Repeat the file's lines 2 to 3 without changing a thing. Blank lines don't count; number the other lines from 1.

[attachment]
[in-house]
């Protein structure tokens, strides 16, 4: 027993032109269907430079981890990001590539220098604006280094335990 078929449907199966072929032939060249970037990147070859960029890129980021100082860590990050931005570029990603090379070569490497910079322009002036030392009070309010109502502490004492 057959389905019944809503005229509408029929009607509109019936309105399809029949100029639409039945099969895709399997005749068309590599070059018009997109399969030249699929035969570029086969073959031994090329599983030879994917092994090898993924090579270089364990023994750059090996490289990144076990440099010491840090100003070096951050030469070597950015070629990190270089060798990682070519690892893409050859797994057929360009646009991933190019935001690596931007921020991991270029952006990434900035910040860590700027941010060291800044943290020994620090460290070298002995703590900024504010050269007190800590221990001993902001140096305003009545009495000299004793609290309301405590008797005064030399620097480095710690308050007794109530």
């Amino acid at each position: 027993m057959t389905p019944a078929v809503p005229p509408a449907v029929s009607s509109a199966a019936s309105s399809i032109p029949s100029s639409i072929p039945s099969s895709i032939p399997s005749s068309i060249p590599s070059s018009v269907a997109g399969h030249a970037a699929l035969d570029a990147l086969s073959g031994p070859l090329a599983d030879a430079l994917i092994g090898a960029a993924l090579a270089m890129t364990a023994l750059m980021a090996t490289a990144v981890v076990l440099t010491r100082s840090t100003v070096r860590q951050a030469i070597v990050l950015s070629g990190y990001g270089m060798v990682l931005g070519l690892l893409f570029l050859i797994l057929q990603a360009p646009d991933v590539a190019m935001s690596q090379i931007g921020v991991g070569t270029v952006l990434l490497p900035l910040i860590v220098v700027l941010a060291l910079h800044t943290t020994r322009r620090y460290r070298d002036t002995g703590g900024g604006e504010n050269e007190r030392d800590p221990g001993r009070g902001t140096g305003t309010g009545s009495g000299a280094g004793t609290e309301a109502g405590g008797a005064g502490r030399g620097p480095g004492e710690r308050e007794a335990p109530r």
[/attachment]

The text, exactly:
């Protein structure tokens, strides 16, 4: 027993032109269907430079981890990001590539220098604006280094335990 078929449907199966072929032939060249970037990147070859960029890129980021100082860590990050931005570029990603090379070569490497910079322009002036030392009070309010109502502490004492 057959389905019944809503005229509408029929009607509109019936309105399809029949100029639409039945099969895709399997005749068309590599070059018009997109399969030249699929035969570029086969073959031994090329599983030879994917092994090898993924090579270089364990023994750059090996490289990144076990440099010491840090100003070096951050030469070597950015070629990190270089060798990682070519690892893409050859797994057929360009646009991933190019935001690596931007921020991991270029952006990434900035910040860590700027941010060291800044943290020994620090460290070298002995703590900024504010050269007190800590221990001993902001140096305003009545009495000299004793609290309301405590008797005064030399620097480095710690308050007794109530």
């Amino acid at each position: 027993m057959t389905p019944a078929v809503p005229p509408a449907v029929s009607s509109a199966a019936s309105s399809i032109p029949s100029s639409i072929p039945s099969s895709i032939p399997s005749s068309i060249p590599s070059s018009v269907a997109g399969h030249a970037a699929l035969d570029a990147l086969s073959g031994p070859l090329a599983d030879a430079l994917i092994g090898a960029a993924l090579a270089m890129t364990a023994l750059m980021a090996t490289a990144v981890v076990l440099t010491r100082s840090t100003v070096r860590q951050a030469i070597v990050l950015s070629g990190y990001g270089m060798v990682l931005g070519l690892l893409f570029l050859i797994l057929q990603a360009p646009d991933v590539a190019m935001s690596q090379i931007g921020v991991g070569t270029v952006l990434l490497p900035l910040i860590v220098v700027l941010a060291l910079h800044t943290t020994r322009r620090y460290r070298d002036t002995g703590g900024g604006e504010n050269e007190r030392d800590p221990g001993r009070g902001t140096g305003t309010g009545s009495g000299a280094g004793t609290e309301a109502g405590g008797a005064g502490r030399g620097p480095g004492e710690r308050e007794a335990p109530r």